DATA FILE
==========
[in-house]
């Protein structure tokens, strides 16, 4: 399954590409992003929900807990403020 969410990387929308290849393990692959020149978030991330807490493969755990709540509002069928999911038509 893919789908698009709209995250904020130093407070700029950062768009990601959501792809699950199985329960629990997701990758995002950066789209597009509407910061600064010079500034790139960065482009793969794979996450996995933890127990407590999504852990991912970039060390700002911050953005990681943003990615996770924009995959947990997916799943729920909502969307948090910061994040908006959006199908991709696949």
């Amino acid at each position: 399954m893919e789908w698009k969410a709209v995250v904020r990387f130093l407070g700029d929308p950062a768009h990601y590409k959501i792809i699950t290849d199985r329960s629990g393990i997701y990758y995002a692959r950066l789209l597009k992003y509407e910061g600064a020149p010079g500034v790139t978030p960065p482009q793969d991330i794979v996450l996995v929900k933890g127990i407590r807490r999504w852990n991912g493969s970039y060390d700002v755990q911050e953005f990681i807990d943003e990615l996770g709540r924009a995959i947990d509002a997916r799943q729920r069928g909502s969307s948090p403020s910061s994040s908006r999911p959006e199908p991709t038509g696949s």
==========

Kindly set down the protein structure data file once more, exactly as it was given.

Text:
[in-house]
């Protein structure tokens, strides 16, 4: 399954590409992003929900807990403020 969410990387929308290849393990692959020149978030991330807490493969755990709540509002069928999911038509 893919789908698009709209995250904020130093407070700029950062768009990601959501792809699950199985329960629990997701990758995002950066789209597009509407910061600064010079500034790139960065482009793969794979996450996995933890127990407590999504852990991912970039060390700002911050953005990681943003990615996770924009995959947990997916799943729920909502969307948090910061994040908006959006199908991709696949």
């Amino acid at each position: 399954m893919e789908w698009k969410a709209v995250v904020r990387f130093l407070g700029d929308p950062a768009h990601y590409k959501i792809i699950t290849d199985r329960s629990g393990i997701y990758y995002a692959r950066l789209l597009k992003y509407e910061g600064a020149p010079g500034v790139t978030p960065p482009q793969d991330i794979v996450l996995v929900k933890g127990i407590r807490r999504w852990n991912g493969s970039y060390d700002v755990q911050e953005f990681i807990d943003e990615l996770g709540r924009a995959i947990d509002a997916r799943q729920r069928g909502s969307s948090p403020s910061s994040s908006r999911p959006e199908p991709t038509g696949s």